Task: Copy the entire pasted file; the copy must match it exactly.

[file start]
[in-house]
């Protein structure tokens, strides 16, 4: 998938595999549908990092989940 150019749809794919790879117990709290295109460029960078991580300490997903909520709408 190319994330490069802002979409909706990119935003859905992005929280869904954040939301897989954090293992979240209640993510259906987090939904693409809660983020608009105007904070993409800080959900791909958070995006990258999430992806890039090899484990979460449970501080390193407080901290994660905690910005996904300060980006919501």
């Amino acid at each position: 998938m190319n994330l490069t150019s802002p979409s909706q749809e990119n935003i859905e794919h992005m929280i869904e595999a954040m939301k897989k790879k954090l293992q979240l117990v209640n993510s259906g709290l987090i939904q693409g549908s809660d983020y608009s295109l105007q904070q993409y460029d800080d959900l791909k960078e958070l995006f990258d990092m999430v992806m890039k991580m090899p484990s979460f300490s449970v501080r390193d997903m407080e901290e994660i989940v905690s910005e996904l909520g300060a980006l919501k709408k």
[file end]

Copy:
[in-house]
């Protein structure tokens, strides 16, 4: 998938595999549908990092989940 150019749809794919790879117990709290295109460029960078991580300490997903909520709408 190319994330490069802002979409909706990119935003859905992005929280869904954040939301897989954090293992979240209640993510259906987090939904693409809660983020608009105007904070993409800080959900791909958070995006990258999430992806890039090899484990979460449970501080390193407080901290994660905690910005996904300060980006919501």
């Amino acid at each position: 998938m190319n994330l490069t150019s802002p979409s909706q749809e990119n935003i859905e794919h992005m929280i869904e595999a954040m939301k897989k790879k954090l293992q979240l117990v209640n993510s259906g709290l987090i939904q693409g549908s809660d983020y608009s295109l105007q904070q993409y460029d800080d959900l791909k960078e958070l995006f990258d990092m999430v992806m890039k991580m090899p484990s979460f300490s449970v501080r390193d997903m407080e901290e994660i989940v905690s910005e996904l909520g300060a980006l919501k709408k």